My husband was an atheist when we married. He was raised by an agnostic ex-Lutheran and a non-practicing Jew (a similar background to several of the prominent new atheist thinkers). The environment in which he was raised was, while not religious in the sense of religiosity, was informed by those religious principles that his parents had absorbed during their own upbringing. This was reinforced in school, in his friendships, and ultimately, in his marriage; he was surrounded by people who were also influenced, to one degree or another, by the faith teachings in their own lives.
Stein: Doesn’t this reflect another Muslim conception: "The prevailing sentiment regarding secularism in the Muslim world is negative equating it primarily with a lack of religiosity or 'Godlessness' rather than formal separation of religion and politics."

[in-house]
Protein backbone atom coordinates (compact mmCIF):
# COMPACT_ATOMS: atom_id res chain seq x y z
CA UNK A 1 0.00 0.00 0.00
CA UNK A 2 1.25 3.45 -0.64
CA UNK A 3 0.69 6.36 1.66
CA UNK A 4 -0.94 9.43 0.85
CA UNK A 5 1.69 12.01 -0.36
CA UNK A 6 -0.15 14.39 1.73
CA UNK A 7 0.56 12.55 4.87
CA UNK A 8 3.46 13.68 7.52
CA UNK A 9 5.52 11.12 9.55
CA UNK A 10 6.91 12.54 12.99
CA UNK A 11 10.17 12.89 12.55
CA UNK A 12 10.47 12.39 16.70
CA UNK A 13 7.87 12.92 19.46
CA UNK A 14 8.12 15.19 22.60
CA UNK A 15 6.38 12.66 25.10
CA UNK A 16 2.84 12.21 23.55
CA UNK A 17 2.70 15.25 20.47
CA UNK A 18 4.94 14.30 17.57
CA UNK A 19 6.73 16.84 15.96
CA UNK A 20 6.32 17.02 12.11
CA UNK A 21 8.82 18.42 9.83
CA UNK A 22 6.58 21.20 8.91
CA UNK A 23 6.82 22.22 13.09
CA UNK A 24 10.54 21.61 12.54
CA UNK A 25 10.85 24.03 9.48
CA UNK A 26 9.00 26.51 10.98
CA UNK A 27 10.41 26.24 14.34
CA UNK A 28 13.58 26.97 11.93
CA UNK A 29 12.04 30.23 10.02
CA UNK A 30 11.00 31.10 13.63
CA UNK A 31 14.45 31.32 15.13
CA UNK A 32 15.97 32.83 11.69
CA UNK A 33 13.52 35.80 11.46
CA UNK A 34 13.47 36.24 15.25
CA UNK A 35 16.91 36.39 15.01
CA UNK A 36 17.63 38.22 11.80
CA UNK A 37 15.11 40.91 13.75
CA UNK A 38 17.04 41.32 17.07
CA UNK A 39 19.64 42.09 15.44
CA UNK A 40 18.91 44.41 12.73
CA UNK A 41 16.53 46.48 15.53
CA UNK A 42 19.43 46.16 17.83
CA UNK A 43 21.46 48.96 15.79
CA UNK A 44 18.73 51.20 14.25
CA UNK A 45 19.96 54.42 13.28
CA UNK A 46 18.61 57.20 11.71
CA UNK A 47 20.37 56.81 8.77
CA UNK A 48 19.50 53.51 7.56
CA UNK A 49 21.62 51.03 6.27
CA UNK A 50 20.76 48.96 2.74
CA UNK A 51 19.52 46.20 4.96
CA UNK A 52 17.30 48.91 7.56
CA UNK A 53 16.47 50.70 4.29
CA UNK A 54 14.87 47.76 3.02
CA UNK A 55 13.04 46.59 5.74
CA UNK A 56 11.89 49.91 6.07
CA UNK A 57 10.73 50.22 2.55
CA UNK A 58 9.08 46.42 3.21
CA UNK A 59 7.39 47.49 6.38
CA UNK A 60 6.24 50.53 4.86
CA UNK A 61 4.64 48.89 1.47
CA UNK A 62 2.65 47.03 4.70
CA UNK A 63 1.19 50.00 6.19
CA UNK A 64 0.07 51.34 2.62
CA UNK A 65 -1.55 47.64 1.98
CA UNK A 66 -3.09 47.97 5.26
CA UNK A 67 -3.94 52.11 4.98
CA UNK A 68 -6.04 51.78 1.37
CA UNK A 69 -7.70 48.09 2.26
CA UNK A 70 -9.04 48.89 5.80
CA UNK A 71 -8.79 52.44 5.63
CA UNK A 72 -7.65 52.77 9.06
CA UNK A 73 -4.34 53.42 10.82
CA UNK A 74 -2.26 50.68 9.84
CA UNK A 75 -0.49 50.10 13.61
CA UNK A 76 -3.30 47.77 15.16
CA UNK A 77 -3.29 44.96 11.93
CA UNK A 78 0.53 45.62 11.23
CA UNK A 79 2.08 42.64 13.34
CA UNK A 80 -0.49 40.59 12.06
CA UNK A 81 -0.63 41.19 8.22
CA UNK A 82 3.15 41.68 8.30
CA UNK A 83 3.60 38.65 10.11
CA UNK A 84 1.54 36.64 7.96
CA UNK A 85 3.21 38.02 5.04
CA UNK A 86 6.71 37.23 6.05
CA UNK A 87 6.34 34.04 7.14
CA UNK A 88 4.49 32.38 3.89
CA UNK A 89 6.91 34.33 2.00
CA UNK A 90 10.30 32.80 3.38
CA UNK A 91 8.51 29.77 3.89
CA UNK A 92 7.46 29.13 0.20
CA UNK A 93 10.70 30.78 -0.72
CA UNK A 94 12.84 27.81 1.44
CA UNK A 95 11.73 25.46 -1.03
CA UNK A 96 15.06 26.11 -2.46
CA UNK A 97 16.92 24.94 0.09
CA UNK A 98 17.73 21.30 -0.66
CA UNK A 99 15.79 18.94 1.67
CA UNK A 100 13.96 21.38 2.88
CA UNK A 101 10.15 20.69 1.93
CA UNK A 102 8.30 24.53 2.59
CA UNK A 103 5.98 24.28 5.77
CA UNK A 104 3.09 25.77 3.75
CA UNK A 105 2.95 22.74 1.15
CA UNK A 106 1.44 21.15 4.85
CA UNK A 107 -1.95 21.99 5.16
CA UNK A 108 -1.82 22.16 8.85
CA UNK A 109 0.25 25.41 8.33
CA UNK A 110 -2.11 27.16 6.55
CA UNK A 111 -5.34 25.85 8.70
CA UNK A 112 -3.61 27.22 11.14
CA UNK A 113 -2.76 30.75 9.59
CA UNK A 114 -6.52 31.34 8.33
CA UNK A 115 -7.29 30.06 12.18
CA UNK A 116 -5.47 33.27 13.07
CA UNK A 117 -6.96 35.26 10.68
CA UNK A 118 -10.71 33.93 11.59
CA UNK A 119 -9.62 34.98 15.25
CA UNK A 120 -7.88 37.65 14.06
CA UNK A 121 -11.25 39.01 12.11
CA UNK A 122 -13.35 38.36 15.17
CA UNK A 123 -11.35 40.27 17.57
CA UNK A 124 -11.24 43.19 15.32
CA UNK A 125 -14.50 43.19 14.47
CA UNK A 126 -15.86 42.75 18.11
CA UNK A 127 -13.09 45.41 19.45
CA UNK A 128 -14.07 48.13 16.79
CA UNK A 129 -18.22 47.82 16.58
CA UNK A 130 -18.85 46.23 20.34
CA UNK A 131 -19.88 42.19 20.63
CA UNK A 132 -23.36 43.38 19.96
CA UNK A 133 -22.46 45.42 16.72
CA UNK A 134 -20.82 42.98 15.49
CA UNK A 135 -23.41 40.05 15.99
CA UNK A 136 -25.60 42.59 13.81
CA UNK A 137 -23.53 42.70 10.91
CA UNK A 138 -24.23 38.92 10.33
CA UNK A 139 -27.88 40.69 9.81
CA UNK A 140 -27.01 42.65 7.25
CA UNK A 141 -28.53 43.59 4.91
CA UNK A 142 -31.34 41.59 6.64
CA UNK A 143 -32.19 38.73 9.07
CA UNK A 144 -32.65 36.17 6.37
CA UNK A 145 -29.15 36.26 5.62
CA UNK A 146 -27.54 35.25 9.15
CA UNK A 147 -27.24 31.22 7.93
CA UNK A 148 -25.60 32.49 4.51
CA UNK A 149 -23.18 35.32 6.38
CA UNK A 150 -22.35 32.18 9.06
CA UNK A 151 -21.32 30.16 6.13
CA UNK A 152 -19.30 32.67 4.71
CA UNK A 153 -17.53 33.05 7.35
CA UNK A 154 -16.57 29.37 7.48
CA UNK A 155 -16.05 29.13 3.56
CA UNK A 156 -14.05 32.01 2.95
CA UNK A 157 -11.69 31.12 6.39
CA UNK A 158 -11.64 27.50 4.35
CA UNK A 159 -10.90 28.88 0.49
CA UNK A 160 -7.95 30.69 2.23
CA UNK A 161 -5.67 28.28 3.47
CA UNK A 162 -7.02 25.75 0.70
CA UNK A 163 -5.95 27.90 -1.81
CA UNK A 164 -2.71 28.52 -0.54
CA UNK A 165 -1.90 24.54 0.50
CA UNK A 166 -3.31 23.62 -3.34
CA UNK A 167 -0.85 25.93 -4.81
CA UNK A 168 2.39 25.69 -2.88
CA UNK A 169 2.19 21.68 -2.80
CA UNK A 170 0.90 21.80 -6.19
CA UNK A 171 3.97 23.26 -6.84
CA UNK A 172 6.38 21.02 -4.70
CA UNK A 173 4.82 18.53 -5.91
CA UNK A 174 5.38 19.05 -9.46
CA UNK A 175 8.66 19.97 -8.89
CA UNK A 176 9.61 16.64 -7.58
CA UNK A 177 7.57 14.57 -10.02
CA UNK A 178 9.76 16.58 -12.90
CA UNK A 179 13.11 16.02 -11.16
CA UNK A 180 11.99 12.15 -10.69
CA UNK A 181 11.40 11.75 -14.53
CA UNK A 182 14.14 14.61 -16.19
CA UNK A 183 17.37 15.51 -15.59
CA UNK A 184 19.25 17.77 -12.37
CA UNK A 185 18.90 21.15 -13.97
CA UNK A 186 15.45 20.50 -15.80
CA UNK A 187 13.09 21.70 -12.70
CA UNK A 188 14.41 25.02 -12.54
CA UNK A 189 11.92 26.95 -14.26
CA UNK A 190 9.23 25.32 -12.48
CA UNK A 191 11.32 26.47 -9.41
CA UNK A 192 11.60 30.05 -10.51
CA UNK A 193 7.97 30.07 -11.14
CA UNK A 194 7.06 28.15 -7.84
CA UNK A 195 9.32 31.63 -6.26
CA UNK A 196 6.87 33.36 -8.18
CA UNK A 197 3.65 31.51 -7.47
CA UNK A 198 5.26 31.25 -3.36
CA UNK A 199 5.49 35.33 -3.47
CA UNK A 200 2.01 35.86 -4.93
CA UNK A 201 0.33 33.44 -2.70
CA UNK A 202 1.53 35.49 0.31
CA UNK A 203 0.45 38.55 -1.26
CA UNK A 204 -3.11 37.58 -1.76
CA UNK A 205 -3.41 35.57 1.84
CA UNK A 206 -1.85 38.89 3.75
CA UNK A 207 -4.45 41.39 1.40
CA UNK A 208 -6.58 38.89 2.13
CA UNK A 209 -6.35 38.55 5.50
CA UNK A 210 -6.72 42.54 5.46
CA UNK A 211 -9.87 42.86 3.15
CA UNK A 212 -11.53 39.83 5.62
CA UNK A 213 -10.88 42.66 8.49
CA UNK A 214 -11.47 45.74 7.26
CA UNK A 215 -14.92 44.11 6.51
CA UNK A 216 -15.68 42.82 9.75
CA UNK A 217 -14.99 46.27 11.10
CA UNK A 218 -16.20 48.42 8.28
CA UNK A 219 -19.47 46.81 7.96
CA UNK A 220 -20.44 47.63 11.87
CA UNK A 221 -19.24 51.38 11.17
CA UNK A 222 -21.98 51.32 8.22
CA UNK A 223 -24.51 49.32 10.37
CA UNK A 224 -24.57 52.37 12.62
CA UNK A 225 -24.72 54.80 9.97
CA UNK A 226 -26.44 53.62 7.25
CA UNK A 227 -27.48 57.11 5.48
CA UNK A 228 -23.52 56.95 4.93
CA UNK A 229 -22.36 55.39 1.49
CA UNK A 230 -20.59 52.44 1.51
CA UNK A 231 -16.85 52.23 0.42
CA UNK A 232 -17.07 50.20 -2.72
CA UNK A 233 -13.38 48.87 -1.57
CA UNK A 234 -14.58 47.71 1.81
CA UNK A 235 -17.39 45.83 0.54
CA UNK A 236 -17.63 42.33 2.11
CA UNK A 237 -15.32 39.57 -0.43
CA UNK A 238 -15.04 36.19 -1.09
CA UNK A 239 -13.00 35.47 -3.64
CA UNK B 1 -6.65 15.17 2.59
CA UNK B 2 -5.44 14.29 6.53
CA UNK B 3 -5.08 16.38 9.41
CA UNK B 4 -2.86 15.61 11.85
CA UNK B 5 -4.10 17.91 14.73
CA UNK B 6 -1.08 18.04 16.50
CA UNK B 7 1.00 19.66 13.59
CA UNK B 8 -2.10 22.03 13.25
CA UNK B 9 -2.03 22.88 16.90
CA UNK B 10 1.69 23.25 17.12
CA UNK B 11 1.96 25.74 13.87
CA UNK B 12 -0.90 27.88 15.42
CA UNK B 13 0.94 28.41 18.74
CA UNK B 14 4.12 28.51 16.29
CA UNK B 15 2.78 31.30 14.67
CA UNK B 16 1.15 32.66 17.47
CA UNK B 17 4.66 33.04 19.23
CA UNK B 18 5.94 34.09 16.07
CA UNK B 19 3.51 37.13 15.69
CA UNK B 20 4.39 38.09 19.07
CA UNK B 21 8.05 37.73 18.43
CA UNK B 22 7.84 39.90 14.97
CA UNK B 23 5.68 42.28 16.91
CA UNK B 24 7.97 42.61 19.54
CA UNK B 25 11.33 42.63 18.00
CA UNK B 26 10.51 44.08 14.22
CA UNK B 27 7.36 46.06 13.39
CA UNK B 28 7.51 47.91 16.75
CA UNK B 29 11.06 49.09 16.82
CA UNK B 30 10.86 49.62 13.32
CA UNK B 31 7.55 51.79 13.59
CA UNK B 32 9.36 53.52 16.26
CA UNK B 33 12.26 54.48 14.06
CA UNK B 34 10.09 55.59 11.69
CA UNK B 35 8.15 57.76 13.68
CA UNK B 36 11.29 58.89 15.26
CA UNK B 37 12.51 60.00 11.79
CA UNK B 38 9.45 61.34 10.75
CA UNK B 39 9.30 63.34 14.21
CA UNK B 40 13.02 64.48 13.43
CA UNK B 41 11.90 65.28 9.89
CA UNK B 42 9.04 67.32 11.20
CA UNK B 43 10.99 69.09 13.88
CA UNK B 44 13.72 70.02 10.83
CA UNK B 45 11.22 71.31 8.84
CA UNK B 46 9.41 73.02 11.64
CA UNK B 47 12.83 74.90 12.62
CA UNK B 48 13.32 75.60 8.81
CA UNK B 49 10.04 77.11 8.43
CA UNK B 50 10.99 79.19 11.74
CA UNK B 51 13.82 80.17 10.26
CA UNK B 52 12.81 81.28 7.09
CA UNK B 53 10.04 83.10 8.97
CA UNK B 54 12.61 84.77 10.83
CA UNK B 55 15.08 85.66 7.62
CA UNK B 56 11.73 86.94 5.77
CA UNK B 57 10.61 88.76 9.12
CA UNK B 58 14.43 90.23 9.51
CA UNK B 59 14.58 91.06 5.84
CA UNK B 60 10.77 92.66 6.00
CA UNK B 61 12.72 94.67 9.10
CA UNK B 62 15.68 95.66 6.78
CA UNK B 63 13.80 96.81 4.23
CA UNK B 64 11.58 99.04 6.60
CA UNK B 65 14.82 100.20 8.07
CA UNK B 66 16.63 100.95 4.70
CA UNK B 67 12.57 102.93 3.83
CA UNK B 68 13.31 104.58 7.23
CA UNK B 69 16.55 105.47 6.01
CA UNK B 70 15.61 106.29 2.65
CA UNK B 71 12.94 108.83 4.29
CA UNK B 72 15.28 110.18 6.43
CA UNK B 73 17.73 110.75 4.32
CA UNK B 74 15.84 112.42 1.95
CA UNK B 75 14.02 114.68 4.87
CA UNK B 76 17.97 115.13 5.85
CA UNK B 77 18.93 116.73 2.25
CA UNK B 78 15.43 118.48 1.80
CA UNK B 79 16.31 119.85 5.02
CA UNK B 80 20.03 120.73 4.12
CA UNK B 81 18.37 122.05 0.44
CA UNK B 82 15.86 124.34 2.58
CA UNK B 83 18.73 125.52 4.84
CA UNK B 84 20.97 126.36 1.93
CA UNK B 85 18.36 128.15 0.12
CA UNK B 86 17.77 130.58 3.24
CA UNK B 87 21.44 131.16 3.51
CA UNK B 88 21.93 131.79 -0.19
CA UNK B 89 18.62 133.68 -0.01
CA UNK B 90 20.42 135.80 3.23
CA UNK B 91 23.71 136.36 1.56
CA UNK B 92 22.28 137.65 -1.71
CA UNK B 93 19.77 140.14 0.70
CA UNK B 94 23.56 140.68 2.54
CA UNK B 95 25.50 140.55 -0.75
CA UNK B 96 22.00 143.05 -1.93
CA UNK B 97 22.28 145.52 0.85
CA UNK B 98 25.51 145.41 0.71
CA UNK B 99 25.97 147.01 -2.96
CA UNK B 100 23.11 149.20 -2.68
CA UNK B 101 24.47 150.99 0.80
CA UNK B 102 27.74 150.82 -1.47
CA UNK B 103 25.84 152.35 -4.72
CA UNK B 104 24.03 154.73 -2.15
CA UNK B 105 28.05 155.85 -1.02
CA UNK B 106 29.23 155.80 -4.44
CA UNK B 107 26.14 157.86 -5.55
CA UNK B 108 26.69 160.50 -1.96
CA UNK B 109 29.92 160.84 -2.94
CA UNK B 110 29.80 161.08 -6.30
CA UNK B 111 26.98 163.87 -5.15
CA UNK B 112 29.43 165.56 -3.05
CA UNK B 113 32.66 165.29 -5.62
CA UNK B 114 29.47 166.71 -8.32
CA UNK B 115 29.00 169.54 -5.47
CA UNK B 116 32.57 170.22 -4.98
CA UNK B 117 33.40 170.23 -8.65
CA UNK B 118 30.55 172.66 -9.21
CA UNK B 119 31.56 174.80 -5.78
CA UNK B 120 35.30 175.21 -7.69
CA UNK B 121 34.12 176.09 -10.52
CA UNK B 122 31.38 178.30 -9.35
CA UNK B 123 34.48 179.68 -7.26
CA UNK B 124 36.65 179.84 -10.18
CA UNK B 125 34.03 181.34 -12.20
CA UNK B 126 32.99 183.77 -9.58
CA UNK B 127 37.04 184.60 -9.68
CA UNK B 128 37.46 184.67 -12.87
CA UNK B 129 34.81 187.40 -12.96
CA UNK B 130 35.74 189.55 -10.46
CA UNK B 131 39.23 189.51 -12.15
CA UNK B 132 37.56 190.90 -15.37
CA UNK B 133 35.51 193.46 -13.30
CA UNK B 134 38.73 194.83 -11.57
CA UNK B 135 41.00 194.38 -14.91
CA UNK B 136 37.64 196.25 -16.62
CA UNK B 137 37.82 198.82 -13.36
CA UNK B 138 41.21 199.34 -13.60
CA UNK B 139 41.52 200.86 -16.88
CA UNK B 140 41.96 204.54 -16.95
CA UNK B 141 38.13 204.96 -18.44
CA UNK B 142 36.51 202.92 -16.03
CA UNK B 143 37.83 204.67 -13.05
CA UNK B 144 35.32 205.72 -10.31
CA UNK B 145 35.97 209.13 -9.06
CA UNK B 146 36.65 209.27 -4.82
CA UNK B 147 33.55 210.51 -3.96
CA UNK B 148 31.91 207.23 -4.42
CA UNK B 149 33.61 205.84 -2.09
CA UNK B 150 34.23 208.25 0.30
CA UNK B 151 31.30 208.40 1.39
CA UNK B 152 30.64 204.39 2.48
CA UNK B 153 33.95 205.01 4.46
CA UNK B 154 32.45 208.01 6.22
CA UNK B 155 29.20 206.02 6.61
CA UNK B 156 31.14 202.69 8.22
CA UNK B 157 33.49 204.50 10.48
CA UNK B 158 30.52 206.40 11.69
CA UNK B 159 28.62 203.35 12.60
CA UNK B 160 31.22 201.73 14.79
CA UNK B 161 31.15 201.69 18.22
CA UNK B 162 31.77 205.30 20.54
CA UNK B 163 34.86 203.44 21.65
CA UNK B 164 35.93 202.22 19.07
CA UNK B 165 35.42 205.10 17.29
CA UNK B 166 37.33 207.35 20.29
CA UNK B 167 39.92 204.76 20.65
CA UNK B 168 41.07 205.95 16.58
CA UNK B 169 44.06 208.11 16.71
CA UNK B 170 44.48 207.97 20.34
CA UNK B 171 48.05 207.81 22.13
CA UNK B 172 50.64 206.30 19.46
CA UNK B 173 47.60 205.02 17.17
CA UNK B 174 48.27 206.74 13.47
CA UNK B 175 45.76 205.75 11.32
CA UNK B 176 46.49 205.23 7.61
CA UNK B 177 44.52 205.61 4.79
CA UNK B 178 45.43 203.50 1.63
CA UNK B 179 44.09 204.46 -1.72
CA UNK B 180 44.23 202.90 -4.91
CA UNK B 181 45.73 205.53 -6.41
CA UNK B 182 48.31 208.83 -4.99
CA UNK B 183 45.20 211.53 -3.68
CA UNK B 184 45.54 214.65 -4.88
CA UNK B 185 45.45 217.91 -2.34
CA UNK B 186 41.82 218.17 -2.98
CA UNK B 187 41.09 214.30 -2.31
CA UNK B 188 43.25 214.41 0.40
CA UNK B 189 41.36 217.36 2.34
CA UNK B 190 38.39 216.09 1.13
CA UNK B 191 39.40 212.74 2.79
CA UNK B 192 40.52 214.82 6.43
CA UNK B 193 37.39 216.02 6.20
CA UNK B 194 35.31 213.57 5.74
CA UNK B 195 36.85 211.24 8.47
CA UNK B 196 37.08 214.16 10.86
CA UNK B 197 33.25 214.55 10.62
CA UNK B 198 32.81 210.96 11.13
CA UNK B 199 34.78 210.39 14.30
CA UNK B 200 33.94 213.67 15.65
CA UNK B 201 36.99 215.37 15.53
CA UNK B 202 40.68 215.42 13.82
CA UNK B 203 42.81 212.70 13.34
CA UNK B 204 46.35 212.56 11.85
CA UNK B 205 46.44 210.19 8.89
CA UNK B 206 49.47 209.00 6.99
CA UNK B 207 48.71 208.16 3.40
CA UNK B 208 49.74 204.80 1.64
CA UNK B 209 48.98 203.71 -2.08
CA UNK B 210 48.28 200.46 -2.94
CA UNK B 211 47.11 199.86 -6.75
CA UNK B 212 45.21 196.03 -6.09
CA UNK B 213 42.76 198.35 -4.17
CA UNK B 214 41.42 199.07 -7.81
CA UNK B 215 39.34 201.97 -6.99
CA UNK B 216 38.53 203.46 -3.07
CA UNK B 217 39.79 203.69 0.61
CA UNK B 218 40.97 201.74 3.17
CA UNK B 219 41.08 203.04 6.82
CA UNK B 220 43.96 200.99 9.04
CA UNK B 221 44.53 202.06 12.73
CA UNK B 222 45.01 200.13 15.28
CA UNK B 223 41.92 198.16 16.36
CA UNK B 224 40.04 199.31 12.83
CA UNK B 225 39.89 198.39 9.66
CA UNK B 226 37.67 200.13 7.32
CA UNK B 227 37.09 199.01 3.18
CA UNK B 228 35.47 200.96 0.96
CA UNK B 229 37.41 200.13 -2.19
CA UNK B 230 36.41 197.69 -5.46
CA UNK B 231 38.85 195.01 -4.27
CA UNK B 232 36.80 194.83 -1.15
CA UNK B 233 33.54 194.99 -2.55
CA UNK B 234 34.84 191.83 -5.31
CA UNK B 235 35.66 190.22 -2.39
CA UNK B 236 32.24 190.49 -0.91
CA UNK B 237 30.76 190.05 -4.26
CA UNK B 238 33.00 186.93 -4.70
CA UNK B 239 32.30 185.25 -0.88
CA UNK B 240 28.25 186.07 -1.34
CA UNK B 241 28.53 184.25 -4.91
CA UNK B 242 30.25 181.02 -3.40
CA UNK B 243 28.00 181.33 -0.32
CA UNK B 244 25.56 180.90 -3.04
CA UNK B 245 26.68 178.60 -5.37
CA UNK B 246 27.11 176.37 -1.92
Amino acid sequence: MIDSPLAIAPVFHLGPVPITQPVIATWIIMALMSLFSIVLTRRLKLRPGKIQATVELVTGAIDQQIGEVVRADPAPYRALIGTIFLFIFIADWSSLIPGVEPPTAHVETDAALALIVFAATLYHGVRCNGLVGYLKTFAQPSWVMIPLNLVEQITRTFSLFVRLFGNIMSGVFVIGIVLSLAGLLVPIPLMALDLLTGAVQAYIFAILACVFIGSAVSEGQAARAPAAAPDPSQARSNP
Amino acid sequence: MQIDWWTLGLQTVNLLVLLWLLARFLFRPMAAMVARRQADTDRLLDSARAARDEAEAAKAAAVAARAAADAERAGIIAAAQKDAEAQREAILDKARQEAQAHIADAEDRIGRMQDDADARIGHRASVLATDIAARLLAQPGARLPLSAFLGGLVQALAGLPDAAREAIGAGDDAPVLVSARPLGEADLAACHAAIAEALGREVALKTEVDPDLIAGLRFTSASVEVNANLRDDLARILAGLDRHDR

One comment about this, though it was directed at Bahram. Again, we are at the mercy of semantics. To me, "religiosity" is almost a dirty word. Given how it's most often used to refer to the outer trappings of religion (the performance of ritual, church attendance, etc) a lack of religiosity, IMO, can be a good thing. Godlessness, to me, is reflected in behavior whether or not an individual professes a particular faith. My husband — the one-time atheist — was a godly man in the true sense that he was moral, caring, and strove to be honest and trustworthy. I'm fairly certain that when Bahram refers to Godlessness, he means that people's behavior evinces a lack of religious principle. They do not turn the other cheek, treat others with justice and mercy, meet affront with calm, rational assurance rather than retaliating.